This spring I interned at Shorefront Legacy Center in Evanston, Illinois as part of my Graduate Engagement Opportunities (GEO) placement. Shorefront is an organization that collects, preserves and educates about Black history on Chicago’s suburban North Shore. I worked closely with Shorefront’s founder and director, Dino Robinson, to develop a project that would combine my interest in black women’s history with my desire to learn about archiving. 

 

Dino and I decided that I would work on processing Doria Johnson’s papers. She had been a resident scholar at Shorefront in addition to working on her Ph.D. in History at the University of Wisconsin-Madison. 

 

While organizing her papers, I quickly learned more about Doria’s incredible work. Her great-great grandfather, Anthony Crawford, had been lynched in Abbeville, South Carolina in 1916. Crawford had been a wealthy businessman and landowner killed for arguing with a white store owner over the fair price of his cotton seed. After her great-great grandfather’s death, Doria’s family was forced to leave their homes and property. They fled North and settled in Evanston, Illinois. In an interview Doria said “my family didn’t leave the South—they were chased away from the South.” 

 

Rooted in her family’s personal experience, Doria made shattering the silence around America’s history of racial violence her life’s work. She established a foundation in Anthony Crawford’s name and dedicated herself as a public historian and activist to advocating for international human rights and restorative justice. Doria served on the United States Senate Steering Committee for the Investigation of Lynching, successfully convincing the U.S. Senate in 2005 to issue an apology for their failure to pass timely federal anti-lynching legislation.

 

The Nelson Mandela Foundation called Doria a “change-agent.” Doria lectured extensively and curated exhibits both domestically and abroad. I was not surprised to learn, for instance, that Doria played a critical role in securing a place for Emmett TIll’s casket at the Smithsonian National Museum of African American History and Culture. 

 

Doria’s scholarship built on her work as a public historian and activist. Her master’s thesis, “Shh- Big Momma and Dem’ Left Last Night: Shifting Violent Memories and the African American Chain Migration, Abbeville, South Carolina to Evanston, Illinois” examined the impact of racial violence on African Americans’ decision to leave the South and particularly focused on black women’s experiences thereafter. She continued this work on black women in her dissertation titled “I Am Not What You Think I Am: African American Women and Domestic Service Suburbs: Evanston, Illinois, 1910-1945."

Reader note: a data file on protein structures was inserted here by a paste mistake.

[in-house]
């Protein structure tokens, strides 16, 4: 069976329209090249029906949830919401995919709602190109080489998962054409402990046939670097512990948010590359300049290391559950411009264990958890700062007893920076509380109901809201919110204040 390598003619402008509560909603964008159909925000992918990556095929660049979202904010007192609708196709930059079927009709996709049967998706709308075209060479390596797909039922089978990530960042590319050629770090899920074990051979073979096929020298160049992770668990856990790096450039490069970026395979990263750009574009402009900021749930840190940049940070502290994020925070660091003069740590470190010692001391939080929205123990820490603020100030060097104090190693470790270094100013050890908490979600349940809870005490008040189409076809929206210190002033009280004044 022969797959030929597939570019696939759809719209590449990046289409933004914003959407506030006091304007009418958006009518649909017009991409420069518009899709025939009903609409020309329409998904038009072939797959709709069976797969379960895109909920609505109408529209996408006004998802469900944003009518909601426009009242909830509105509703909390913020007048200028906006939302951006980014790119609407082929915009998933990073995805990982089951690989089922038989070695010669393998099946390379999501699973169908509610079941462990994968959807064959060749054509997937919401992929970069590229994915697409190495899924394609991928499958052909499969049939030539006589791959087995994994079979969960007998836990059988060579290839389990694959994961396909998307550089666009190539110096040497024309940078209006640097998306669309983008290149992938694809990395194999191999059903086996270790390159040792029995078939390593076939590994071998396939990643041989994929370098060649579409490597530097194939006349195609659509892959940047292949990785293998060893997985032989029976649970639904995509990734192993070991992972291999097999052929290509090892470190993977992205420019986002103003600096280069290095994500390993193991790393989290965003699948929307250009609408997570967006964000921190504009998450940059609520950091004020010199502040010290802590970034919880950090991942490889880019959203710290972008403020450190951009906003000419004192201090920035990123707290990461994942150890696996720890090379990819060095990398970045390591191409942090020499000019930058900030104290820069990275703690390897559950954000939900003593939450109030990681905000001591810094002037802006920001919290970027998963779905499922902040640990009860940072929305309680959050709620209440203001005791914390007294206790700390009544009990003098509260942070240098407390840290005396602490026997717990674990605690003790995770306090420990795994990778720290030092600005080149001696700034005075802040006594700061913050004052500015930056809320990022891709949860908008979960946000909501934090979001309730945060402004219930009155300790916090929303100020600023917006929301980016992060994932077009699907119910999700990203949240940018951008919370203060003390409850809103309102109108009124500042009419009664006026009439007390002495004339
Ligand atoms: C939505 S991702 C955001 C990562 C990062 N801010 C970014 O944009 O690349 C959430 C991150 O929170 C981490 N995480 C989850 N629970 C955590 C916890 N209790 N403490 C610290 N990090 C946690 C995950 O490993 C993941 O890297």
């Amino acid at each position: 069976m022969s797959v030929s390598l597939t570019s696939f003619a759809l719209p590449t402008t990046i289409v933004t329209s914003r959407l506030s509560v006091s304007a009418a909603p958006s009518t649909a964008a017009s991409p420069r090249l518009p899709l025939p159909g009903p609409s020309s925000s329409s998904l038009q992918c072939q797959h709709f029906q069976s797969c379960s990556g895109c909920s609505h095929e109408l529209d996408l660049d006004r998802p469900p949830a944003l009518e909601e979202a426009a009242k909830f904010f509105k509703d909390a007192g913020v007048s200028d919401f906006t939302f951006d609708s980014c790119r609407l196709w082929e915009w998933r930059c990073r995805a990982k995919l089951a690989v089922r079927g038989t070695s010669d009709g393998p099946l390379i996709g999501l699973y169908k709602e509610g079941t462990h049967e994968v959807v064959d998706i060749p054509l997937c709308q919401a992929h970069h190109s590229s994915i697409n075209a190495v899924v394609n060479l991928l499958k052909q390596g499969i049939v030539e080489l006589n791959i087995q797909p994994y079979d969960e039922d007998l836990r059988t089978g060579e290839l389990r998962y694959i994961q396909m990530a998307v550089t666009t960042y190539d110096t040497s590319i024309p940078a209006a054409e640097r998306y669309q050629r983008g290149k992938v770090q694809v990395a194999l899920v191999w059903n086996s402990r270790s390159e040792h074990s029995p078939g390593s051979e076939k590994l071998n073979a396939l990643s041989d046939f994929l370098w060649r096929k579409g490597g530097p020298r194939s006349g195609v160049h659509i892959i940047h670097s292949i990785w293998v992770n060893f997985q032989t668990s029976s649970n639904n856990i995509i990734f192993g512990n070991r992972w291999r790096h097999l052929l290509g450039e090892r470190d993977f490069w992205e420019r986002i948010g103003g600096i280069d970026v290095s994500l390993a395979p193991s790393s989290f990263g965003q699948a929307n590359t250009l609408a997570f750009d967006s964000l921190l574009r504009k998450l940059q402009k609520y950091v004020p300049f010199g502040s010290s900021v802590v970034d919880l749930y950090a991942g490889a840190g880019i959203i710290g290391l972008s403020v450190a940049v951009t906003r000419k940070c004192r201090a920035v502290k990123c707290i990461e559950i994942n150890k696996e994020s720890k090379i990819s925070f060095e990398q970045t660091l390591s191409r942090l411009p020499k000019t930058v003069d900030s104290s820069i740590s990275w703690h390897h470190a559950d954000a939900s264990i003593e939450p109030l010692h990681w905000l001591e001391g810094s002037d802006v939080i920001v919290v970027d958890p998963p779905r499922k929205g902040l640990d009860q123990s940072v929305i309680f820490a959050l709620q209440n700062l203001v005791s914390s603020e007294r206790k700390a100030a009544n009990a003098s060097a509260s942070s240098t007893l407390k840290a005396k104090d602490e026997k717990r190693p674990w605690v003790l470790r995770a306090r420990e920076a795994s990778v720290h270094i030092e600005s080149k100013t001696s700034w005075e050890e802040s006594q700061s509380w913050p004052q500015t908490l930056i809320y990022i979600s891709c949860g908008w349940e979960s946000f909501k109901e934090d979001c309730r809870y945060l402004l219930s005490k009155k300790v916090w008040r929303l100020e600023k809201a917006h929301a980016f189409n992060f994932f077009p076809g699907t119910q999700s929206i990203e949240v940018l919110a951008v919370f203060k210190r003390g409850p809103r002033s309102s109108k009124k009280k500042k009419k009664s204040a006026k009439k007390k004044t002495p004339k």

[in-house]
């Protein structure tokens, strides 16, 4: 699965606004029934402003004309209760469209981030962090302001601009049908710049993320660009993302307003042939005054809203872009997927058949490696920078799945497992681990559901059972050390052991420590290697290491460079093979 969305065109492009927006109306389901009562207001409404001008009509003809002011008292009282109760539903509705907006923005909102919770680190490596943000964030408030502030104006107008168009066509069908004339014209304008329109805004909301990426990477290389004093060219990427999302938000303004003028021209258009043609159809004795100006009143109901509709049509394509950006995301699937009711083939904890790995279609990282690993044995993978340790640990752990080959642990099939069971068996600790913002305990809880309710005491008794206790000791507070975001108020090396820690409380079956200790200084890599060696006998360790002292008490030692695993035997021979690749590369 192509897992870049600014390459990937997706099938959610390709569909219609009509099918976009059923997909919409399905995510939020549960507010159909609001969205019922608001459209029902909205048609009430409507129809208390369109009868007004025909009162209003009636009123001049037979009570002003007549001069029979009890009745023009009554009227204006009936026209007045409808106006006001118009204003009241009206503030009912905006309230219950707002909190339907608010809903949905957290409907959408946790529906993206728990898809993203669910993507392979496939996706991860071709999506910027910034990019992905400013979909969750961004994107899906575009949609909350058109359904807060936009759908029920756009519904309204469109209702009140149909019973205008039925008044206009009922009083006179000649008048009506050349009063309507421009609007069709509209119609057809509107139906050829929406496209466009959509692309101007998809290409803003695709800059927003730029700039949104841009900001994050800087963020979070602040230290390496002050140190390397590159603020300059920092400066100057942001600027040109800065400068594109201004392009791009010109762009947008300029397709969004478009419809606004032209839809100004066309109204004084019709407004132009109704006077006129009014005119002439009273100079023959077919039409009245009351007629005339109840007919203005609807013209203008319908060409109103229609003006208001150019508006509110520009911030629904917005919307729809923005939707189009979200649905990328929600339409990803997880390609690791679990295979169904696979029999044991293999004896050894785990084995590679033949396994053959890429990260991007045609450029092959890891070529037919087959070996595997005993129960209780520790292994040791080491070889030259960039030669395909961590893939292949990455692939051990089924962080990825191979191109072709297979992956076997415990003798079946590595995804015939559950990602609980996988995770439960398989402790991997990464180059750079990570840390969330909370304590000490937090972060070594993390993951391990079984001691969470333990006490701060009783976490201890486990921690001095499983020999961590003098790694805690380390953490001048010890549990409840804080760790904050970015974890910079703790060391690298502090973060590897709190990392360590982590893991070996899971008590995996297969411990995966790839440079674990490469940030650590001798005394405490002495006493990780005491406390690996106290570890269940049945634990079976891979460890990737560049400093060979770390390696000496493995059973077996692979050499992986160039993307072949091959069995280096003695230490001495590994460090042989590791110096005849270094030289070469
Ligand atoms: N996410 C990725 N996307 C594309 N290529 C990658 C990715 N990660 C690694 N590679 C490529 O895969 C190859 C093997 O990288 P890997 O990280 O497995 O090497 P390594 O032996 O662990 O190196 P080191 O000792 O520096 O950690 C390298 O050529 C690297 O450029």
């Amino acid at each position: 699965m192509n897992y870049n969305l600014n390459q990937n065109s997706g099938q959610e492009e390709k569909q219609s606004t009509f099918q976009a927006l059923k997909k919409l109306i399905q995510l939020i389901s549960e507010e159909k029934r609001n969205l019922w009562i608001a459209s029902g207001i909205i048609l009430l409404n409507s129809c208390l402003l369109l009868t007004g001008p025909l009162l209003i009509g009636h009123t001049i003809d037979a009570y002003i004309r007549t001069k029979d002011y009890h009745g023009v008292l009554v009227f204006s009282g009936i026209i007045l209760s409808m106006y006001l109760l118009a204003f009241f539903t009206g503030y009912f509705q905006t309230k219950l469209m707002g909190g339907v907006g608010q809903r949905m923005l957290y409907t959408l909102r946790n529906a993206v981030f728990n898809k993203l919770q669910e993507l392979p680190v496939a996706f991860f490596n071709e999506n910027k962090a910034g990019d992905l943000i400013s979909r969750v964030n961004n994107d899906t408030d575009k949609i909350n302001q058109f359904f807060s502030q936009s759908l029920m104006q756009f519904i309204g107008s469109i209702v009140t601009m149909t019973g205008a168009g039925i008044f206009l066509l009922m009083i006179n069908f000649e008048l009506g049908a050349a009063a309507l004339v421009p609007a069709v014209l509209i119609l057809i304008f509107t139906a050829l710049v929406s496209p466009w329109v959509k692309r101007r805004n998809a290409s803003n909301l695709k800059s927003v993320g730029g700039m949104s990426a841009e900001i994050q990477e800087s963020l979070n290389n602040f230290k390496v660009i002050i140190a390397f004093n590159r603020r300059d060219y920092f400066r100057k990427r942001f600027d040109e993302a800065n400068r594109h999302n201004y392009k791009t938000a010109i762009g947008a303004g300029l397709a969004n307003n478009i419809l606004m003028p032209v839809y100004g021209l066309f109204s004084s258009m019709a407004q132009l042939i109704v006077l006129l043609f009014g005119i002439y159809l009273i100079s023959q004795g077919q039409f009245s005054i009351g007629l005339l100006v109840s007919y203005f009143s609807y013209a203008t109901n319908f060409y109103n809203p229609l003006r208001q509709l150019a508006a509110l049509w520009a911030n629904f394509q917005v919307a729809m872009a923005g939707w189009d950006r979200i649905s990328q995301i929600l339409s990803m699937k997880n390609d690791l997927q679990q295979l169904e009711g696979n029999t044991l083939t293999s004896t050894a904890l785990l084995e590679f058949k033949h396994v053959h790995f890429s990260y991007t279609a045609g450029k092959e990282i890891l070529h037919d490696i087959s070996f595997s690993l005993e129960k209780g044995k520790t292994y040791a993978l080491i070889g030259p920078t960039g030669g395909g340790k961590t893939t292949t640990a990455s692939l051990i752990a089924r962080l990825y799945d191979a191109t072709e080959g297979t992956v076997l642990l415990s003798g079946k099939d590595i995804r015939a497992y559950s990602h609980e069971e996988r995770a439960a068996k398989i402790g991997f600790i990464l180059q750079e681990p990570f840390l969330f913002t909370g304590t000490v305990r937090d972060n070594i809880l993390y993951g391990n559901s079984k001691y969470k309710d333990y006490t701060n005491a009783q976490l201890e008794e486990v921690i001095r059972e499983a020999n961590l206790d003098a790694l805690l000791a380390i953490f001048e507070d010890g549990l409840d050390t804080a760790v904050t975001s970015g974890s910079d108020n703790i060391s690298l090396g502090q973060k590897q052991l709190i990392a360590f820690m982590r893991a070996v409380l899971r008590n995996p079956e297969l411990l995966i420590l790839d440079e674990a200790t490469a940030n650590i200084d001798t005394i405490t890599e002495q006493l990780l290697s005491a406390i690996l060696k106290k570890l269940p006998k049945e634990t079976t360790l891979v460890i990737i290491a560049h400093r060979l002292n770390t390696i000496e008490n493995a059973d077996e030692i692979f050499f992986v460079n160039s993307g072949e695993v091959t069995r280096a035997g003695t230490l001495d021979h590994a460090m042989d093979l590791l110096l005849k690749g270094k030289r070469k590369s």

On February 14, 2018, Doria passed away.

 

At Shorefront, Dino wanted to make sure that Doria’s work and legacy lived on. While her work will always have a place in Shorefront's archives, I created this website so that her memory and work can travel as far and wide as she did. Through this website, I especially hope others who did not know Doria will become acquainted with her work.

There's certainly more that can be added to this website. In the future, I could envision a digital archive where Doria's papers and related work could be made available for popular use. 

In 2016, at the official centennial commemoration at the site of her great, great grandfather’s lynching in Abbeville, S.C., Doria said "We made history today. No longer can folks walk into government buildings in Abbeville without first encountering Grandpa Crawford." In other words, Doria had broken the silence and it could not be undone.

 

I hope that visitors to this website walk away inspired to carry on her work as a "change-agent" in order to break the silences around America's history of race. 

Ana Rosado

Ph.D. Student

Northwestern University

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